Dem 51
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GOP 49
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Trump Won't Drop Out Even If He Is Convicted

On Saturday, Donald Trump spoke at state GOP conventions in Georgia and North Carolina and told the adoring delegates that he would not drop out of the presidential race even if he is convicted. He wouldn't have to, even after a conviction and imprisonment. Nothing in the Constitution prevents imprisoned felons from running for president. Eugene Debs did it in 1920 and Lyndon LaRouche did it in 1992.

Trump was given a hero's welcome at both conventions. He said the charges against him were baseless and ridiculous, and that this is a witch hunt. Trump riled up the attendees by saying: "In the end, they're not coming after me. They're coming after you." After all, many of his supporters also have dozens of boxes of classified defense documents in their bathrooms, right? Trump did leave open the possibility of a plea deal—provided the government paid him enough money for inconveniencing him. Trump sees his indictments as a business opportunity and a way to raise money. He always turns bad news into a fundraising pitch and it has always worked in the past, so why not now? It's always about the money.

Trump also poked Gov. Ron DeSantis (R-FL). He said: "Never change your name in the middle of a campaign." The Florida governor has used both "Deh-Santis" and "Dee-Santis" recently. At least he has been consistent about the "Santis" part. "DeSanta" wouldn't be plausible because reindeer can't live in a semitropical climate.

Trump also brought up that old chestnut, Hillary's e-mail server, the most famous e-mail server in the world—even more famous than Google's, although Google's is much bigger. One point that Trump never mentions, however, and which is critical, is that Trump wasn't indicted for merely having the documents. He was indicted for knowing that he had classified documents and refusing to give them back when specifically asked to and even taking active measures to hide them and then lying to the FBI about it. Hillary was sloppy and shouldn't have used her private e-mail server for work e-mail, but she never actively tried to hide classified documents and never refused a request to return them.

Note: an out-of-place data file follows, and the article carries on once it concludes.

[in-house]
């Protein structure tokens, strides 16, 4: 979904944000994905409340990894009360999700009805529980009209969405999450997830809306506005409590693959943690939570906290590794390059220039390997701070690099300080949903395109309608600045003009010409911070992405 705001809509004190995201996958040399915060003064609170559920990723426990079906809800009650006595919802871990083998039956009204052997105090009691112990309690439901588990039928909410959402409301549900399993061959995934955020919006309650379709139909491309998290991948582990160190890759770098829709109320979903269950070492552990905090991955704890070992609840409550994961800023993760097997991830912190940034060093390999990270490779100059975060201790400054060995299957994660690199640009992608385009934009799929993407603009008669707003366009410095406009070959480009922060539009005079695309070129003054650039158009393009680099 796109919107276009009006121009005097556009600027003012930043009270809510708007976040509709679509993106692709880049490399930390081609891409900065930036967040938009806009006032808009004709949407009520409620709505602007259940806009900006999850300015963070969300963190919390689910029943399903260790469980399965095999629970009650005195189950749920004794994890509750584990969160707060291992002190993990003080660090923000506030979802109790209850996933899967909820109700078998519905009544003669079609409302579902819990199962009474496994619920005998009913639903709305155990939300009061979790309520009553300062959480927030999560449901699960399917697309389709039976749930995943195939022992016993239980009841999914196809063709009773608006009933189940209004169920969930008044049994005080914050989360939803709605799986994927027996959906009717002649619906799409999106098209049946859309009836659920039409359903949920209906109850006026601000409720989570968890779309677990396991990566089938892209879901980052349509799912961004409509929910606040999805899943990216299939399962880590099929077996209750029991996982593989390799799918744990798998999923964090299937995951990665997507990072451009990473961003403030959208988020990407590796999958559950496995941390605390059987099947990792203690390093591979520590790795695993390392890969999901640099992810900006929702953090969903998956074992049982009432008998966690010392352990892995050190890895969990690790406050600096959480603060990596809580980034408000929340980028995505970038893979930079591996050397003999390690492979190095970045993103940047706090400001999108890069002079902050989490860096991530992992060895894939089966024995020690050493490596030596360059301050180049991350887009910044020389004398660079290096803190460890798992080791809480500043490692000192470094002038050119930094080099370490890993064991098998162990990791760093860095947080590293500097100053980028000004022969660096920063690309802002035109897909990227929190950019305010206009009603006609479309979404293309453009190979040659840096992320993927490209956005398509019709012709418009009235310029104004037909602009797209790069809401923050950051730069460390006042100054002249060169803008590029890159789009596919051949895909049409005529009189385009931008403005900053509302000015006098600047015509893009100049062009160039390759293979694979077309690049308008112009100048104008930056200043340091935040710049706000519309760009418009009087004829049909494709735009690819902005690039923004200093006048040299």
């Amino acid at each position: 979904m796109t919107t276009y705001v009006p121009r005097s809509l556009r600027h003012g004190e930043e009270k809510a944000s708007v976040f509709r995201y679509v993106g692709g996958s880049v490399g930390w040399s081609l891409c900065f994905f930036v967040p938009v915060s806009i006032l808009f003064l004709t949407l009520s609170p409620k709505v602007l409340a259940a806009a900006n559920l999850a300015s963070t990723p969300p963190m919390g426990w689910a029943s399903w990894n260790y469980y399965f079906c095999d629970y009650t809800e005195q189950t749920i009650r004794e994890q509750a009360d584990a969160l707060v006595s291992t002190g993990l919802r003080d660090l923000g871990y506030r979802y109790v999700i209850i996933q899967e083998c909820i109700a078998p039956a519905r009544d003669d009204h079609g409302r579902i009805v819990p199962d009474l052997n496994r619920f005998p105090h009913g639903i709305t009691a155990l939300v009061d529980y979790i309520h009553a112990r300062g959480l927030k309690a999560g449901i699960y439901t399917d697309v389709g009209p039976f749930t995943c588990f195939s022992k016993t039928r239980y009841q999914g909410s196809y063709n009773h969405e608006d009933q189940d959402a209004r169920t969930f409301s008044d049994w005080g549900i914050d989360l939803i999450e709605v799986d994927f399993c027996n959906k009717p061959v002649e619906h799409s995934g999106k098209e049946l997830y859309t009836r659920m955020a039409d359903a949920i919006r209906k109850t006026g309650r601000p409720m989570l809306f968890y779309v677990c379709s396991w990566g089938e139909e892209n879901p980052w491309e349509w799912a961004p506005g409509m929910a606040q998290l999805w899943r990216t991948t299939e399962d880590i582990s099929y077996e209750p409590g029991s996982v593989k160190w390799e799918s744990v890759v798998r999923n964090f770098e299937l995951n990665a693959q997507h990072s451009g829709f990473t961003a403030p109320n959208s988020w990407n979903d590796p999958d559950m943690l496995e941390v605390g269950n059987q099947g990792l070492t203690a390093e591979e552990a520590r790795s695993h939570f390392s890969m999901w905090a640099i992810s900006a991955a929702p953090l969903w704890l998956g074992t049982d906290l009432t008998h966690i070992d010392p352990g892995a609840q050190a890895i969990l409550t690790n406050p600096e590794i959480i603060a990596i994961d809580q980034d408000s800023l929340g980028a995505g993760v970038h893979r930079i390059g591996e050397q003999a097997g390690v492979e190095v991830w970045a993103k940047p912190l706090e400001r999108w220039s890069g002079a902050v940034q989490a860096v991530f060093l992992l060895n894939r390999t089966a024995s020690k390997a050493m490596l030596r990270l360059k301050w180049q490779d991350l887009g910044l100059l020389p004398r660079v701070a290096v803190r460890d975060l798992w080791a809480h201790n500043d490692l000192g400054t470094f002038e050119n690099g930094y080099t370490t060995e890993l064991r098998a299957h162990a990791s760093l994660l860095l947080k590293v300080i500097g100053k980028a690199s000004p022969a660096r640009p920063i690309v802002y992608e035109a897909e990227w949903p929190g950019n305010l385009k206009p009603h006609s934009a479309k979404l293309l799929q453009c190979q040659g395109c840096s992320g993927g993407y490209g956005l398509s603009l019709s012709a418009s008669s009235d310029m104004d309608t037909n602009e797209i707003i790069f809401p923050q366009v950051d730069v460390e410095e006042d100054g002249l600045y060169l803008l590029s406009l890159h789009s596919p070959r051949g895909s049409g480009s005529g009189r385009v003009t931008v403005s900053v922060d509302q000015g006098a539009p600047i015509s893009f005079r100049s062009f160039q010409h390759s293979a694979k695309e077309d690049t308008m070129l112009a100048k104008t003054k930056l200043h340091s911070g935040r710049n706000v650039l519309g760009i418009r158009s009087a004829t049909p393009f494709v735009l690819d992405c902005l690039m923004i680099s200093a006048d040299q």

Many of Trump's supporters are not taking the indictments well. Pretend governor of Arizona Kari Lake, who is campaigning for vice president now (although she could later switch to a Senate run), was present at the Georgia state convention even though she is not a Georgia voter. She said: "I have a message tonight for Merrick Garland and Jack Smith and Joe Biden—and the guys back there in the fake news media, you should listen up as well, this one is for you. If you want to get to President Trump, you are going to have go through me, and you are going to have to go through 75 million Americans just like me. And I'm going to tell you, most of us are card-carrying members of the N.R.A." However, she wanted to be clear, so she added: "That's not a threat, that's a public service announcement." The crowd cheered. No doubt Trump took notice. After all, the job of the vice presidential nominee is to be an attack dog, and practice makes perfect.

Experts on political violence say that aggressive language by high-profile people creates a harmful atmosphere, even if it doesn't lead to immediate violence because it tells other people that violence is acceptable in service of "the cause." Lake's remarks weren't even the most aggressive response to the indictment. On his talk show, Pete Santilli said that if he were the commandant of the Marine Corps, he would order "every single Marine to grab President Biden, throw him in freakin' zip ties in the back of a freakin' pickup truck and get him out of the White House." Santilli's guest Lance Migliaccio said that if it were legal and he had the chance, he would shoot Mark Milley, chairman of the Joint Chiefs. Trump has attacked Milley repeatedly in the past. These remarks are far from being the only ones threatening violence on account of the indictment. We don't dare imagine what will happen if Trump is convicted.

While it is very early for wild speculation, how about one paragraph of it? Jack Smith has said he wants a speedy trial. Suppose he gets it and Trump has been convicted prior to the Republican National Convention July 15-18, 2024 in Milwaukee but won't drop out. Also suppose that Trump's base sticks with him but independents flee and multiple polls show Biden crushing Trump 55%-45% or worse. Would the RNC change the rules to unbind the bound delegates and hope they pick a different nominee who could win and not drag the whole ticket down? This scenario is probably giving RNC Chair Ronna Romney McDaniel nightmares already. Even worse for her: what if the conviction or rejected final appeal comes after the convention? (V)

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